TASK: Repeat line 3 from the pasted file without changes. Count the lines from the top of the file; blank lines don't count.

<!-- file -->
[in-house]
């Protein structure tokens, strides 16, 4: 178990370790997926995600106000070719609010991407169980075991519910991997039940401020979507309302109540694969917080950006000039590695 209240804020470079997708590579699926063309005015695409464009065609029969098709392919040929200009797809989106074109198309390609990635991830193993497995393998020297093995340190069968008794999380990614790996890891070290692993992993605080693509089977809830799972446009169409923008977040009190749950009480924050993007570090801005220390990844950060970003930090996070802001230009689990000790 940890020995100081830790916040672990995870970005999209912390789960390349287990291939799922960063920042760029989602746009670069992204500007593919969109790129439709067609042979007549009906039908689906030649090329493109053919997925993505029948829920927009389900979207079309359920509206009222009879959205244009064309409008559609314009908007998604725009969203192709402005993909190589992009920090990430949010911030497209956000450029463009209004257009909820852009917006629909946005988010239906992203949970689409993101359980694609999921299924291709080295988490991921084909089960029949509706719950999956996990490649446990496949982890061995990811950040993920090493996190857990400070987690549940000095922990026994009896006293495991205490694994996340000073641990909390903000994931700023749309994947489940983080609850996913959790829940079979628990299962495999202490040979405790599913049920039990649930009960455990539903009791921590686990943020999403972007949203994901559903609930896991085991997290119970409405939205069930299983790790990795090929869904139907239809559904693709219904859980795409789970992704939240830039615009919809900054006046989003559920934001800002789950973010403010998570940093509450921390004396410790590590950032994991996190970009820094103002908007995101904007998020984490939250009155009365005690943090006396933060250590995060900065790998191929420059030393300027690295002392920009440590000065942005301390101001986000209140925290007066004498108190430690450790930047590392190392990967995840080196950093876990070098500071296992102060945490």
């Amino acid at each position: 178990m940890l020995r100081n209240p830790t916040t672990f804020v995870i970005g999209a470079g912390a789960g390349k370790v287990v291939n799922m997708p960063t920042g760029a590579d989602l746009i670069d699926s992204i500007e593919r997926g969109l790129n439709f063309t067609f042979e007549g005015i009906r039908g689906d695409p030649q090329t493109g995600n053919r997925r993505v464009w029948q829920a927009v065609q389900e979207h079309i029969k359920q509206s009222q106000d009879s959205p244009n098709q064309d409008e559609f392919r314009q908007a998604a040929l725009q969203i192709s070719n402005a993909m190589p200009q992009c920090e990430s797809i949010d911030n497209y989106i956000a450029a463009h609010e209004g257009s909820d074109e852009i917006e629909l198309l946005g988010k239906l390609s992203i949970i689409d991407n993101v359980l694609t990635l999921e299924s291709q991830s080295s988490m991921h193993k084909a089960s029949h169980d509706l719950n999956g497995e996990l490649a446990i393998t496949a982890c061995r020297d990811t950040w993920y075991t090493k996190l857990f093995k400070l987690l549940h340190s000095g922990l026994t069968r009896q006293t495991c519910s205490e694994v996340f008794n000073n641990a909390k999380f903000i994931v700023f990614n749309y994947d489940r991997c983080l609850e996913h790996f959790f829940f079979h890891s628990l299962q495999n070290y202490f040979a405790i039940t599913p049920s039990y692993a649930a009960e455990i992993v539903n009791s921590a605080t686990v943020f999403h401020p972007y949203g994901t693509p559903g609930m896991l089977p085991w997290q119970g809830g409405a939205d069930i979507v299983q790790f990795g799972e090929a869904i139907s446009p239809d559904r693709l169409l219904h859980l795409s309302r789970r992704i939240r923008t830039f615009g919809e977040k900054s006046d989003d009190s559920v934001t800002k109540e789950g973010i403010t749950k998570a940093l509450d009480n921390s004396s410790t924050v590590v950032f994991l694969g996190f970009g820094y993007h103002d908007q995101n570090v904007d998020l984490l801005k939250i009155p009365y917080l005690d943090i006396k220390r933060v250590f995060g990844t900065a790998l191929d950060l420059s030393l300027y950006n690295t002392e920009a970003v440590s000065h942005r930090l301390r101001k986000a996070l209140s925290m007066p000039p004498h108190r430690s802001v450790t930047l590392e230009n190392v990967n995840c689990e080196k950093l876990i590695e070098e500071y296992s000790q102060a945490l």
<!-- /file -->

């Amino acid at each position: 178990m940890l020995r100081n209240p830790t916040t672990f804020v995870i970005g999209a470079g912390a789960g390349k370790v287990v291939n799922m997708p960063t920042g760029a590579d989602l746009i670069d699926s992204i500007e593919r997926g969109l790129n439709f063309t067609f042979e007549g005015i009906r039908g689906d695409p030649q090329t493109g995600n053919r997925r993505v464009w029948q829920a927009v065609q389900e979207h079309i029969k359920q509206s009222q106000d009879s959205p244009n098709q064309d409008e559609f392919r314009q908007a998604a040929l725009q969203i192709s070719n402005a993909m190589p200009q992009c920090e990430s797809i949010d911030n497209y989106i956000a450029a463009h609010e209004g257009s909820d074109e852009i917006e629909l198309l946005g988010k239906l390609s992203i949970i689409d991407n993101v359980l694609t990635l999921e299924s291709q991830s080295s988490m991921h193993k084909a089960s029949h169980d509706l719950n999956g497995e996990l490649a446990i393998t496949a982890c061995r020297d990811t950040w993920y075991t090493k996190l857990f093995k400070l987690l549940h340190s000095g922990l026994t069968r009896q006293t495991c519910s205490e694994v996340f008794n000073n641990a909390k999380f903000i994931v700023f990614n749309y994947d489940r991997c983080l609850e996913h790996f959790f829940f079979h890891s628990l299962q495999n070290y202490f040979a405790i039940t599913p049920s039990y692993a649930a009960e455990i992993v539903n009791s921590a605080t686990v943020f999403h401020p972007y949203g994901t693509p559903g609930m896991l089977p085991w997290q119970g809830g409405a939205d069930i979507v299983q790790f990795g799972e090929a869904i139907s446009p239809d559904r693709l169409l219904h859980l795409s309302r789970r992704i939240r923008t830039f615009g919809e977040k900054s006046d989003d009190s559920v934001t800002k109540e789950g973010i403010t749950k998570a940093l509450d009480n921390s004396s410790t924050v590590v950032f994991l694969g996190f970009g820094y993007h103002d908007q995101n570090v904007d998020l984490l801005k939250i009155p009365y917080l005690d943090i006396k220390r933060v250590f995060g990844t900065a790998l191929d950060l420059s030393l300027y950006n690295t002392e920009a970003v440590s000065h942005r930090l301390r101001k986000a996070l209140s925290m007066p000039p004498h108190r430690s802001v450790t930047l590392e230009n190392v990967n995840c689990e080196k950093l876990i590695e070098e500071y296992s000790q102060a945490l």